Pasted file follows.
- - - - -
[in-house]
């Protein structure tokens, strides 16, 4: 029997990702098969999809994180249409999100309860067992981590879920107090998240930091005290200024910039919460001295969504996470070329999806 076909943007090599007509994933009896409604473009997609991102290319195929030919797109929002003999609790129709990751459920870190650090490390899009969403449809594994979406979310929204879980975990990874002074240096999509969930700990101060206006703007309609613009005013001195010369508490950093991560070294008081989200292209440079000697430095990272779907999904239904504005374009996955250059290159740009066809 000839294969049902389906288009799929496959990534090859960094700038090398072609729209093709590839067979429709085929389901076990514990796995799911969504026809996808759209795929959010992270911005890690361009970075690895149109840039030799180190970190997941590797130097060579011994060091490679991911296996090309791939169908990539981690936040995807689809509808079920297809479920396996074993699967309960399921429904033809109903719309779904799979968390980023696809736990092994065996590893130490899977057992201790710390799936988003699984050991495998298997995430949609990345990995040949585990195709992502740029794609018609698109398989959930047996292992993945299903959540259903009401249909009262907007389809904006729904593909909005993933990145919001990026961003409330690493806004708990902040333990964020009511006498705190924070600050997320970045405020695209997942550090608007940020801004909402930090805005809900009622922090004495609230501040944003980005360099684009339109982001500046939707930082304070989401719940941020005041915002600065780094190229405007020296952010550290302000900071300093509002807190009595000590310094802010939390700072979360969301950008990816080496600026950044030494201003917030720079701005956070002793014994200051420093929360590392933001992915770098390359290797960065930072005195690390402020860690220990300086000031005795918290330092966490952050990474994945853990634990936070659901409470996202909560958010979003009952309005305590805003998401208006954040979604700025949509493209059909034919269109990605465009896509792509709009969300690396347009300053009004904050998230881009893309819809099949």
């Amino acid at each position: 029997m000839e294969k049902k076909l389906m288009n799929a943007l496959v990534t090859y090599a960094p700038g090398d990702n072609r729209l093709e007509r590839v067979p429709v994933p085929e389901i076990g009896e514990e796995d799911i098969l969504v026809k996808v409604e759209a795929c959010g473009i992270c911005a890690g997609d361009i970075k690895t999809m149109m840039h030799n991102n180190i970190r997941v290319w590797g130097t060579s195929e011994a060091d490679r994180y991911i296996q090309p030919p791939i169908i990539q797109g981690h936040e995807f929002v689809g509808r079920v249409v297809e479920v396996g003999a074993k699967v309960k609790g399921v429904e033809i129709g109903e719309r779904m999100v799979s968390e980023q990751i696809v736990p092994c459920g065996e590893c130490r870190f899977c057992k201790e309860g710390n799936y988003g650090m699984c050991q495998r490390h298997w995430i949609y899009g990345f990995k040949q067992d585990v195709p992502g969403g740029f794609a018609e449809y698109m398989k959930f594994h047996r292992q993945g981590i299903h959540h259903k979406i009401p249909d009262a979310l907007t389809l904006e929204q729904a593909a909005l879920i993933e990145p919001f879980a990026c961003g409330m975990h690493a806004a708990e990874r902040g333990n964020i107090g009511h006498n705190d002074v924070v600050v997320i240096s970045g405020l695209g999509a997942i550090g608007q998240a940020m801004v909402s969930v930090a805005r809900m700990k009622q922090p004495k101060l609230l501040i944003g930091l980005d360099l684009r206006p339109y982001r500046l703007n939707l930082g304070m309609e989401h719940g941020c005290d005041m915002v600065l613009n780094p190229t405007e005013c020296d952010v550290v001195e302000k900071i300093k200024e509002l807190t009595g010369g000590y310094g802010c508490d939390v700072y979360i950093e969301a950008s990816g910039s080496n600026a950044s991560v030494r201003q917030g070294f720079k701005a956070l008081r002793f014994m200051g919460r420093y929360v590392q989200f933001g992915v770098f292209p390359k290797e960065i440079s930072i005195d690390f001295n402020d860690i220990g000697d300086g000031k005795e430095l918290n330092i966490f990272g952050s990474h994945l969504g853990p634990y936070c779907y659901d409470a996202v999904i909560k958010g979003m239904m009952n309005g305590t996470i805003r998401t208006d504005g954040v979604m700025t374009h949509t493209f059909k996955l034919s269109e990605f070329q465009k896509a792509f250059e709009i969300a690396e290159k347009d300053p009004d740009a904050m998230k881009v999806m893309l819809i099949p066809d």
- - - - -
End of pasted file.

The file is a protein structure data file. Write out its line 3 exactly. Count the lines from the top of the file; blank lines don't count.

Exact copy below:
């Amino acid at each position: 029997m000839e294969k049902k076909l389906m288009n799929a943007l496959v990534t090859y090599a960094p700038g090398d990702n072609r729209l093709e007509r590839v067979p429709v994933p085929e389901i076990g009896e514990e796995d799911i098969l969504v026809k996808v409604e759209a795929c959010g473009i992270c911005a890690g997609d361009i970075k690895t999809m149109m840039h030799n991102n180190i970190r997941v290319w590797g130097t060579s195929e011994a060091d490679r994180y991911i296996q090309p030919p791939i169908i990539q797109g981690h936040e995807f929002v689809g509808r079920v249409v297809e479920v396996g003999a074993k699967v309960k609790g399921v429904e033809i129709g109903e719309r779904m999100v799979s968390e980023q990751i696809v736990p092994c459920g065996e590893c130490r870190f899977c057992k201790e309860g710390n799936y988003g650090m699984c050991q495998r490390h298997w995430i949609y899009g990345f990995k040949q067992d585990v195709p992502g969403g740029f794609a018609e449809y698109m398989k959930f594994h047996r292992q993945g981590i299903h959540h259903k979406i009401p249909d009262a979310l907007t389809l904006e929204q729904a593909a909005l879920i993933e990145p919001f879980a990026c961003g409330m975990h690493a806004a708990e990874r902040g333990n964020i107090g009511h006498n705190d002074v924070v600050v997320i240096s970045g405020l695209g999509a997942i550090g608007q998240a940020m801004v909402s969930v930090a805005r809900m700990k009622q922090p004495k101060l609230l501040i944003g930091l980005d360099l684009r206006p339109y982001r500046l703007n939707l930082g304070m309609e989401h719940g941020c005290d005041m915002v600065l613009n780094p190229t405007e005013c020296d952010v550290v001195e302000k900071i300093k200024e509002l807190t009595g010369g000590y310094g802010c508490d939390v700072y979360i950093e969301a950008s990816g910039s080496n600026a950044s991560v030494r201003q917030g070294f720079k701005a956070l008081r002793f014994m200051g919460r420093y929360v590392q989200f933001g992915v770098f292209p390359k290797e960065i440079s930072i005195d690390f001295n402020d860690i220990g000697d300086g000031k005795e430095l918290n330092i966490f990272g952050s990474h994945l969504g853990p634990y936070c779907y659901d409470a996202v999904i909560k958010g979003m239904m009952n309005g305590t996470i805003r998401t208006d504005g954040v979604m700025t374009h949509t493209f059909k996955l034919s269109e990605f070329q465009k896509a792509f250059e709009i969300a690396e290159k347009d300053p009004d740009a904050m998230k881009v999806m893309l819809i099949p066809d």